10 things employees might not know about Russia BY DAN RALEY t has 146 million inhabitants and spans one-seventh of the planet’s landmass. Twelve I different seas wash up against its coastline. Nine time zones intersect it. For Russia, connecting everyone within these far-reaching borders but also beyond them is a sizable need. For two and a half decades, Boeing has played an important role in advancing air travel from Moscow to Siberia and the outside world, supplying Russia and the nearby Commonwealth of Independent States, or CIS, with more than 400 commercial airplanes operated by 54 airlines. On a recent day at Boeing Field near Seattle, for example, a newly built orange, blue and silver Aeroflot 737-800 taxied to the runway to begin the long journey to Russia, but not before passing freshly painted jetliners awaiting delivery to Turkmenistan Airlines and Belavia Belarusian Airlines. This busy exchange could be repeated over and over as future demand strains to keep up with projected growth for the region—Russia and its neighbors are expected to add 1,170 new airplanes valued at $140 billion to their respective commercial fleets over the next two decades, according to the Boeing 20 | BOEING FRONTIERS 1 Russia gave world travel a boost by opening its polar routes. — Since 2000, Russia has allowed outside airlines to use its airspace, enabling international flights to cross its polar region—which greatly reduces travel time between major hubs in Asia and the United States and Canada. Passengers previously had to stop in Europe or Japan to reach those destinations. As part of this, Boeing surveyed the sparsely populated Siberian region, identifying Russian airfields there that qualified as suitable alternative airports. The availability of the Russian polar routes also has proved essential for the sale of Boeing’s 777 Longer Range and Extended Range models, 787 Dreamliner, and the coming 777X, according to Sergey Kravchenko, Boeing Russia/CIS president. “The opening of the polar routes has played a critical role in our global business,” Kravchenko said. Current Market Outlook. Airplane sales, however, are only part of a Boeing-Russia affinity. The two share in space exploration, aviation engineering, information technology, titanium parts production and new alloys development, a design center, a flight training center, and more. They have formed an international partnership as diverse as any. “Russia obviously has a great deal of resources—human resources, a strong suite of natural resources and great technology,” said Marc Allen, Boeing International president. “It’s got a sizable economy that continues to generate sustained airplane demand. And it has been an important global player in aerospace productivity, helping us lower costs and win the market competition. “It has taken us a lot of study and real investment over the past two decades to build our productivity model in Russia. Today, it is a model we are replicating in other environments, as we build capability and presence to remain the most competitive aerospace company in the industry.” Following are 10 things Boeing employees might not know about Russia and the aerospace ecosystem to which it is home.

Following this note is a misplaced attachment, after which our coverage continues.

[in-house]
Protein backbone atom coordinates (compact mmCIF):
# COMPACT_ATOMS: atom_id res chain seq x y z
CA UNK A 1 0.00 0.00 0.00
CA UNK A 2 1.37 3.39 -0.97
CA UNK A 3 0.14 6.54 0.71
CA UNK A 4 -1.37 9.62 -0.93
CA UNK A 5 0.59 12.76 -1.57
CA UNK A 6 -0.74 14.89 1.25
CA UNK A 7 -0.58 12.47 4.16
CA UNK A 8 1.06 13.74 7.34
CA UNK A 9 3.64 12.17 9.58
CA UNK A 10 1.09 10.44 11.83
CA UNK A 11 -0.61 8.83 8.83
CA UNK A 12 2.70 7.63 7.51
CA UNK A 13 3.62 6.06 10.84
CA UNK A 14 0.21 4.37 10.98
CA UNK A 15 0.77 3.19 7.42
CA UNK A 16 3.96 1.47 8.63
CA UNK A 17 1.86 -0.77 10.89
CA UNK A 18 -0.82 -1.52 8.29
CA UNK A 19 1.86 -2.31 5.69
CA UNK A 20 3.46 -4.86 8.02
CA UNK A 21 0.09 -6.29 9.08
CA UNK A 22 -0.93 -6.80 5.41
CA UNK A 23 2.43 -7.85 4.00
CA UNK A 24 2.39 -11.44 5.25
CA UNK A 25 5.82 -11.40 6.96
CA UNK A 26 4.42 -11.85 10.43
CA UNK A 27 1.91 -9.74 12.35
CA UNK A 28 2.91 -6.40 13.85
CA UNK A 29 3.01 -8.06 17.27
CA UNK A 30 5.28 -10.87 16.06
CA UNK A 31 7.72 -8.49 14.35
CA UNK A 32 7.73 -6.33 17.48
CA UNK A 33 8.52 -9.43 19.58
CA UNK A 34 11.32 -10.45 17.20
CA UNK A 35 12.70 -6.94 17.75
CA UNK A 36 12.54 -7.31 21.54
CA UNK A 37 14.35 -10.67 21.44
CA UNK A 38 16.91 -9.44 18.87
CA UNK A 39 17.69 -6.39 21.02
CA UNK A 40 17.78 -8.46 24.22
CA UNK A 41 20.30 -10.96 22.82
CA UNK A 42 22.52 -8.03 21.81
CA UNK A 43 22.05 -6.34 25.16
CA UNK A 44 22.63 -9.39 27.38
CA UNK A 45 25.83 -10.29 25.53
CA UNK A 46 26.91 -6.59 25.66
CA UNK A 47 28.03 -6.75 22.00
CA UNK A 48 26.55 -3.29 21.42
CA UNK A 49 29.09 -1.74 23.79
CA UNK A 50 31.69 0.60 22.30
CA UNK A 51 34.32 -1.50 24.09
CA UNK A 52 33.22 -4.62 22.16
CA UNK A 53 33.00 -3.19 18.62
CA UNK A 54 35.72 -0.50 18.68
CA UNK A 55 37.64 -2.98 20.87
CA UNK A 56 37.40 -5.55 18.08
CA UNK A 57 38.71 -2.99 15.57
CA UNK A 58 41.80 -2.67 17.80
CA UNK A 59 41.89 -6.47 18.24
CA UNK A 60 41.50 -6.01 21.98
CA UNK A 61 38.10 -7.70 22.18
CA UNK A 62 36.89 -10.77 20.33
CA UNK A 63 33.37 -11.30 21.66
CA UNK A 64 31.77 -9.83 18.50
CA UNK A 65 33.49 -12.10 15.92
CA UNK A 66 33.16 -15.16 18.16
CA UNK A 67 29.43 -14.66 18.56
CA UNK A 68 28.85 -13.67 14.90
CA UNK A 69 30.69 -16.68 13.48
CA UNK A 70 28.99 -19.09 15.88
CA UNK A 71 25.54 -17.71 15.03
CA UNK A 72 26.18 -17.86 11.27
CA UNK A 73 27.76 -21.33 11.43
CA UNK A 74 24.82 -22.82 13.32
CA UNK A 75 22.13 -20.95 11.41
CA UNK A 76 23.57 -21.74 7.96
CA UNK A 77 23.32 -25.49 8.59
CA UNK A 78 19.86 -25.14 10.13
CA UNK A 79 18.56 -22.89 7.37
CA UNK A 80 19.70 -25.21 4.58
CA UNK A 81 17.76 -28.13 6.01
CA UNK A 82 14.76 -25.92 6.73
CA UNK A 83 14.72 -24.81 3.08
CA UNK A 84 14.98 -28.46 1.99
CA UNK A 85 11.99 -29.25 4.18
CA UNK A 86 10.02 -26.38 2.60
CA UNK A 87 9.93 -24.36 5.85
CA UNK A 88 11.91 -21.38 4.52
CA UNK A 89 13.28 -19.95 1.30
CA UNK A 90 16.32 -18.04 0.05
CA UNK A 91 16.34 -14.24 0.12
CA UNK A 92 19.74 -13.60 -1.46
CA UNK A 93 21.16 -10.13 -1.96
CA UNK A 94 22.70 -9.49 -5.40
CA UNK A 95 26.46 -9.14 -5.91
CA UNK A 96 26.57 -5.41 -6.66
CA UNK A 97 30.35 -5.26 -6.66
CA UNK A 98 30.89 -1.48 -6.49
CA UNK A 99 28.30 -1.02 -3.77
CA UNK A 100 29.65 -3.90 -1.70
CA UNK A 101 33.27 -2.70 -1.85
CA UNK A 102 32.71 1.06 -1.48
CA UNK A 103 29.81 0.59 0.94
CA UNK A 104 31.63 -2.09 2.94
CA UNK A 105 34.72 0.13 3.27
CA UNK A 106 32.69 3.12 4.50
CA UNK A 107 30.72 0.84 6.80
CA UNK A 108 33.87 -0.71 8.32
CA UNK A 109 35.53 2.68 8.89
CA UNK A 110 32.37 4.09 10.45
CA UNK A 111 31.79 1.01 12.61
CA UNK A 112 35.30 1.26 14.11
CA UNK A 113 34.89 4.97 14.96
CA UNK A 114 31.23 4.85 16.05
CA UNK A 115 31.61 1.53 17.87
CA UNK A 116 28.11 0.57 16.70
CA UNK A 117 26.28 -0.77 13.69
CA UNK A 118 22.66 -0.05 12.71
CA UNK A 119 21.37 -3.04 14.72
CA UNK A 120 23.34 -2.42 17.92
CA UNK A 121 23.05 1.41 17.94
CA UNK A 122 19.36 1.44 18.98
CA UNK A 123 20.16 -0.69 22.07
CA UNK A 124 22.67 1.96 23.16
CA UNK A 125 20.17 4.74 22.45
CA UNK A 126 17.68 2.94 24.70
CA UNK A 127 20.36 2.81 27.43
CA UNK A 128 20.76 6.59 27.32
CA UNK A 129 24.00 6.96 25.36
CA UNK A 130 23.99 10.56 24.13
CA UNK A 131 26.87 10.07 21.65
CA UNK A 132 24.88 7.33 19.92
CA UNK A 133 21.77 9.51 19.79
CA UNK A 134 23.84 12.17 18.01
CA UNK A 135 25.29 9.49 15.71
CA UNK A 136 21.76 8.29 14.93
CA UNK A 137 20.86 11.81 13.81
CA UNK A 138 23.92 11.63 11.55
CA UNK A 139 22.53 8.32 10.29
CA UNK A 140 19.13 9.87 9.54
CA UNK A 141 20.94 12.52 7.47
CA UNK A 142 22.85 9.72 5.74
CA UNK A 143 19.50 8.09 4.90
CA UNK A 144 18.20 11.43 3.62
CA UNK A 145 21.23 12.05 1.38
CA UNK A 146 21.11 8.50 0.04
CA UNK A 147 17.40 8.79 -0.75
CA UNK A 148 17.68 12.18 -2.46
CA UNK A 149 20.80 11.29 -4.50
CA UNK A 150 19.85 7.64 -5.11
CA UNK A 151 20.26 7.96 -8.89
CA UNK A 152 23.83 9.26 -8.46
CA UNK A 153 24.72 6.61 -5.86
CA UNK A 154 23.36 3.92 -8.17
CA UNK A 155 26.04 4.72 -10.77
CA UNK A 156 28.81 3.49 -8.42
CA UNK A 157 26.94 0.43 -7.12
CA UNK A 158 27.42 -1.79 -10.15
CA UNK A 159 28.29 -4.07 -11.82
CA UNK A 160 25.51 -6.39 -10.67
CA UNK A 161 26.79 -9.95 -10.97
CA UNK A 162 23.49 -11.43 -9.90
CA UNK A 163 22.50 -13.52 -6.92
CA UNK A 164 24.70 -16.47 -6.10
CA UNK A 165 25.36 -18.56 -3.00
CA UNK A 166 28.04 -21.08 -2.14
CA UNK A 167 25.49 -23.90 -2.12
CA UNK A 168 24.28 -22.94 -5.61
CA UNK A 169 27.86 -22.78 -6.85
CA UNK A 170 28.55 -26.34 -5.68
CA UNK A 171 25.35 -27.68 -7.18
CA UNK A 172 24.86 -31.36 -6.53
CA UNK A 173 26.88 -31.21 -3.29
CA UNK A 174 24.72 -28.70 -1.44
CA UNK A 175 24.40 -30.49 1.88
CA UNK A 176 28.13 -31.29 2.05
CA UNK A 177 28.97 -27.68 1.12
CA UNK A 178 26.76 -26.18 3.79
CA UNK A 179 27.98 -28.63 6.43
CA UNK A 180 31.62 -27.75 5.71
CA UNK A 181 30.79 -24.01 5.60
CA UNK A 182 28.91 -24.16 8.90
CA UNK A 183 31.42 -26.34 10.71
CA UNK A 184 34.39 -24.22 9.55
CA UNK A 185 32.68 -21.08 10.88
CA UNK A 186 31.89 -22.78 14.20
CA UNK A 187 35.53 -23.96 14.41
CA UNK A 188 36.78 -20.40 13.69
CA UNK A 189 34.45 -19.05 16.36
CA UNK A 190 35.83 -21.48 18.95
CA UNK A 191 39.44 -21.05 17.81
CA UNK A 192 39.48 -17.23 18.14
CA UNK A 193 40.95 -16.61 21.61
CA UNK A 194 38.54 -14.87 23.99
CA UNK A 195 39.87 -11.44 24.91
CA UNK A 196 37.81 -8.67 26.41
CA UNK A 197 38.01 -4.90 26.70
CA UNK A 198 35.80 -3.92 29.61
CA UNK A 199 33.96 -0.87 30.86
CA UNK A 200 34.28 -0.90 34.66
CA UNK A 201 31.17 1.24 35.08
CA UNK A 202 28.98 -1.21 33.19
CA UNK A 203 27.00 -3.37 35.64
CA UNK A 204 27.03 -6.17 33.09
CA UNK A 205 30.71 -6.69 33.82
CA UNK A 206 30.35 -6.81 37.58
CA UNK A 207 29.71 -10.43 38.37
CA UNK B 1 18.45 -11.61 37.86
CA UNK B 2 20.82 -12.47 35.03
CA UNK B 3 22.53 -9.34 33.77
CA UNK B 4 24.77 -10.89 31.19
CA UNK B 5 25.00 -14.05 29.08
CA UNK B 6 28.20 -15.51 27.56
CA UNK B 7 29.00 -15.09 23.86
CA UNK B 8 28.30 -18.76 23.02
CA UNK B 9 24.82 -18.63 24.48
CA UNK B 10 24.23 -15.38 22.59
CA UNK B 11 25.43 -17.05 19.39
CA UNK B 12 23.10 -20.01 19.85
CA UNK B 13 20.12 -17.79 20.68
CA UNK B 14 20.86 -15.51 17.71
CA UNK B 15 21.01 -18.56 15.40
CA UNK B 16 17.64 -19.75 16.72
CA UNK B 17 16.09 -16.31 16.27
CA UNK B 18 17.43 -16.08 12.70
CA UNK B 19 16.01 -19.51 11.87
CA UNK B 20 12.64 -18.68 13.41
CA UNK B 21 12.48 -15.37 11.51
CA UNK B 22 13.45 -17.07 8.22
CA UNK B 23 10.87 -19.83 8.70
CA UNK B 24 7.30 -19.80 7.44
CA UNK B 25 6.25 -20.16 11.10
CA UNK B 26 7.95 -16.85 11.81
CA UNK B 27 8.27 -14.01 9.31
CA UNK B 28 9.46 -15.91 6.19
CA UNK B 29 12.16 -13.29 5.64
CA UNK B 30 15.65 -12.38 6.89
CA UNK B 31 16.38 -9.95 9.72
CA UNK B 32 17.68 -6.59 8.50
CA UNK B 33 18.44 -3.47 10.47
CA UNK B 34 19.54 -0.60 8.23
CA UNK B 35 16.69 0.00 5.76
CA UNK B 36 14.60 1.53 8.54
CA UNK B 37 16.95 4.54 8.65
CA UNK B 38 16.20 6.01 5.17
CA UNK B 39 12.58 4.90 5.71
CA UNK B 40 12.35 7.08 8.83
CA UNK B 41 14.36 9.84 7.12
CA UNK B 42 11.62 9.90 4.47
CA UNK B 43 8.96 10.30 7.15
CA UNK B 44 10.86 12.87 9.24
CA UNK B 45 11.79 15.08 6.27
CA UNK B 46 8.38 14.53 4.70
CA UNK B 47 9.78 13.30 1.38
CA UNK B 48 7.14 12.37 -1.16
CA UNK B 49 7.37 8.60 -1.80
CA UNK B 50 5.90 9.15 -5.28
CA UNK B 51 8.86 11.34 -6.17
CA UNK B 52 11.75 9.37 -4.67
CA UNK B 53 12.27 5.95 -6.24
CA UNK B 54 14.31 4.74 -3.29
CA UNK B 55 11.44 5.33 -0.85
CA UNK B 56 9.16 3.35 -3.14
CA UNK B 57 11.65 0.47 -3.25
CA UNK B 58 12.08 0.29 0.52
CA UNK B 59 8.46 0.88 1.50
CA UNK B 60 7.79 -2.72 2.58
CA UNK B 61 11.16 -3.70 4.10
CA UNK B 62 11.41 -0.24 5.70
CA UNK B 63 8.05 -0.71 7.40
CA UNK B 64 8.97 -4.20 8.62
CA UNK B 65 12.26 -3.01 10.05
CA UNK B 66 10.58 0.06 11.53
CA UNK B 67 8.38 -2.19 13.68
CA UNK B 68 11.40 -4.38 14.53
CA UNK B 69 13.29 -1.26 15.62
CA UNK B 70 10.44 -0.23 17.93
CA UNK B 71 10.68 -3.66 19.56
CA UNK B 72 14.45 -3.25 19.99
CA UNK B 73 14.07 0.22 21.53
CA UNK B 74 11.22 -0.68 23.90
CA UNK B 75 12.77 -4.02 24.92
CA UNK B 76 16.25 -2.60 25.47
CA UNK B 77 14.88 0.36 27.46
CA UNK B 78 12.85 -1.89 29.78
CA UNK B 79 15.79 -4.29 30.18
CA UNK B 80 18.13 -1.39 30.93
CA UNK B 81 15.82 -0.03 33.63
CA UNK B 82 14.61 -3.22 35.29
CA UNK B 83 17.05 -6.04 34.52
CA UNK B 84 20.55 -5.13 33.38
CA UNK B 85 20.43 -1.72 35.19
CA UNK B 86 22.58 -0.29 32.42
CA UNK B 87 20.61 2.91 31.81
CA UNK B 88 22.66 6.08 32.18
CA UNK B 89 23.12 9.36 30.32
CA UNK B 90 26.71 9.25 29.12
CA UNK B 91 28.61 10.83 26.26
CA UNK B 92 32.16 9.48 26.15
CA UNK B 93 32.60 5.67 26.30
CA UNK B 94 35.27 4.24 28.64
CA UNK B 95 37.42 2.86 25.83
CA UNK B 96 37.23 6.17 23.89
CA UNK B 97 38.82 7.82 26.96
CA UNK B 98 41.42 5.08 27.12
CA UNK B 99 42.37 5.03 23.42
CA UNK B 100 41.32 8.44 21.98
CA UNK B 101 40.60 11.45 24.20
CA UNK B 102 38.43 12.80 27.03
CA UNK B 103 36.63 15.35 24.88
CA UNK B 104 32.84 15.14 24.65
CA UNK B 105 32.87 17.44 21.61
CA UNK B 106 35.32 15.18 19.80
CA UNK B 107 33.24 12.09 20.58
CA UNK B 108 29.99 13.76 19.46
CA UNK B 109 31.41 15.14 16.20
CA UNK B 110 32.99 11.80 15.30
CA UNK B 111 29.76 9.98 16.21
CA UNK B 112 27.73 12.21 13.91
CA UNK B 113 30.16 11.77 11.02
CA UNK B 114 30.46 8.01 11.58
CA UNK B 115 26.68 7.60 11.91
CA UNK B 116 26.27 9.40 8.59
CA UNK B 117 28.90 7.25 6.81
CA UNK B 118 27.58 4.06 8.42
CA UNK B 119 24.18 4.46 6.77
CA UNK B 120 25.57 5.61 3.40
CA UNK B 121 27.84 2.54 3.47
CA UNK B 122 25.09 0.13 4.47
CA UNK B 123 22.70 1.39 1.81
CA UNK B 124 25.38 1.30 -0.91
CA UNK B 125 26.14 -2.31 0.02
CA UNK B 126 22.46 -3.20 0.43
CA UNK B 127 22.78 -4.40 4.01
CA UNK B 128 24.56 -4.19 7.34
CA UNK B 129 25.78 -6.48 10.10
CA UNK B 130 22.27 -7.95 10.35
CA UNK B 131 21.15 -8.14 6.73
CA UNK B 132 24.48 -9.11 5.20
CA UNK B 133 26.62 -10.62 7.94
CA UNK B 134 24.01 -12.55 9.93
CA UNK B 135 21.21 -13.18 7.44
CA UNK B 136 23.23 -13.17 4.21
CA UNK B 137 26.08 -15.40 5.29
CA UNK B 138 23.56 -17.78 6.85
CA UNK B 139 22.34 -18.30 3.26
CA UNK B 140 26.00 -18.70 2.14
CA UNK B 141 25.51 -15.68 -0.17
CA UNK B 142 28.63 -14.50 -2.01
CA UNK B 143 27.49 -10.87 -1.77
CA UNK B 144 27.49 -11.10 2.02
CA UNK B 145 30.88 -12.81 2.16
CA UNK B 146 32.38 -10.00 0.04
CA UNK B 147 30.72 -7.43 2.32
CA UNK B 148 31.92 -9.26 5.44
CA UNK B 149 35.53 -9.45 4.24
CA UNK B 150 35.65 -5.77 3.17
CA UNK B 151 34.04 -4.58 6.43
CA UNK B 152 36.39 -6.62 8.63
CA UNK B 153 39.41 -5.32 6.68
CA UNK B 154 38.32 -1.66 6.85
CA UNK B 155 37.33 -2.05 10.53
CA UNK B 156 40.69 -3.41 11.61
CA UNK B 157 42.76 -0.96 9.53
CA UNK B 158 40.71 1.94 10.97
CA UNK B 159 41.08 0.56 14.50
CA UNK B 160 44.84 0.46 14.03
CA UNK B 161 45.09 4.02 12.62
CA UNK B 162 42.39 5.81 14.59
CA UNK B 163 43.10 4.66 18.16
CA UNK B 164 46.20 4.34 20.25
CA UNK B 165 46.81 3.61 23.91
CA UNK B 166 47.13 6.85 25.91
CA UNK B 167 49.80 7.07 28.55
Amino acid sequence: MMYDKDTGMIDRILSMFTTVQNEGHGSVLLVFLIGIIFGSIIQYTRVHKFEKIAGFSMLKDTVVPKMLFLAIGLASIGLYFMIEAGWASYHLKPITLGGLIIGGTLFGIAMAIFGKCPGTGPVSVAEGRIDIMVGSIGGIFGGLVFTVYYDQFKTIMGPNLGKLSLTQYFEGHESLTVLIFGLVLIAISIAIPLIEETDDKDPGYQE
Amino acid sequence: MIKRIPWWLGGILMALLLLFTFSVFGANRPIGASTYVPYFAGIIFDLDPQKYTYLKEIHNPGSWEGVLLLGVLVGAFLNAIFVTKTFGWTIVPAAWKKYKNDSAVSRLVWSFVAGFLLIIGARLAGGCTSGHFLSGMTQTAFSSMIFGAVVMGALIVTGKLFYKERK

Frontiers November 2016 Issue
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